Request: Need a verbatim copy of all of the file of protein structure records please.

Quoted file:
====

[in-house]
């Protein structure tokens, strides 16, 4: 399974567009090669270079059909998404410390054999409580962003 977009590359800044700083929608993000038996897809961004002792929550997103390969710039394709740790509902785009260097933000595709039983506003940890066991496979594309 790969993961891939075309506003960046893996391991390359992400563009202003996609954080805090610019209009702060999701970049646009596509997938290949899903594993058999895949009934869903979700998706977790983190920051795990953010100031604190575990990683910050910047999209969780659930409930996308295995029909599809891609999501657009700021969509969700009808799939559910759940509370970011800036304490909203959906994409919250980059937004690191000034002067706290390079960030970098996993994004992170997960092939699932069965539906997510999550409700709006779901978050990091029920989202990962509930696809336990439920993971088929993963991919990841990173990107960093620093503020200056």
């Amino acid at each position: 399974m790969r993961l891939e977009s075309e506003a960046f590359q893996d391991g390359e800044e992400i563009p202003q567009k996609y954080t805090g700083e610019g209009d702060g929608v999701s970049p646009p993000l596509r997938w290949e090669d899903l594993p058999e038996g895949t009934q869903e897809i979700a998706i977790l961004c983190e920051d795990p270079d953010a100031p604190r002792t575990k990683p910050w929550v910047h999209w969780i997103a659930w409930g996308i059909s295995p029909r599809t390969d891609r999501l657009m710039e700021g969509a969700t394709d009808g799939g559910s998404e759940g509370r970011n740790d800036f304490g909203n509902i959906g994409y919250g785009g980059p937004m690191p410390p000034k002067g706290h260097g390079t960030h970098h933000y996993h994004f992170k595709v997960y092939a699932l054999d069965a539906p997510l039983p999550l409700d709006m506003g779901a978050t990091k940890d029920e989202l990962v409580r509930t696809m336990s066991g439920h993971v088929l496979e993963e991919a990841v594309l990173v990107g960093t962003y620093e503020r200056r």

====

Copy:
[in-house]
């Protein structure tokens, strides 16, 4: 399974567009090669270079059909998404410390054999409580962003 977009590359800044700083929608993000038996897809961004002792929550997103390969710039394709740790509902785009260097933000595709039983506003940890066991496979594309 790969993961891939075309506003960046893996391991390359992400563009202003996609954080805090610019209009702060999701970049646009596509997938290949899903594993058999895949009934869903979700998706977790983190920051795990953010100031604190575990990683910050910047999209969780659930409930996308295995029909599809891609999501657009700021969509969700009808799939559910759940509370970011800036304490909203959906994409919250980059937004690191000034002067706290390079960030970098996993994004992170997960092939699932069965539906997510999550409700709006779901978050990091029920989202990962509930696809336990439920993971088929993963991919990841990173990107960093620093503020200056």
């Amino acid at each position: 399974m790969r993961l891939e977009s075309e506003a960046f590359q893996d391991g390359e800044e992400i563009p202003q567009k996609y954080t805090g700083e610019g209009d702060g929608v999701s970049p646009p993000l596509r997938w290949e090669d899903l594993p058999e038996g895949t009934q869903e897809i979700a998706i977790l961004c983190e920051d795990p270079d953010a100031p604190r002792t575990k990683p910050w929550v910047h999209w969780i997103a659930w409930g996308i059909s295995p029909r599809t390969d891609r999501l657009m710039e700021g969509a969700t394709d009808g799939g559910s998404e759940g509370r970011n740790d800036f304490g909203n509902i959906g994409y919250g785009g980059p937004m690191p410390p000034k002067g706290h260097g390079t960030h970098h933000y996993h994004f992170k595709v997960y092939a699932l054999d069965a539906p997510l039983p999550l409700d709006m506003g779901a978050t990091k940890d029920e989202l990962v409580r509930t696809m336990s066991g439920h993971v088929l496979e993963e991919a990841v594309l990173v990107g960093t962003y620093e503020r200056r």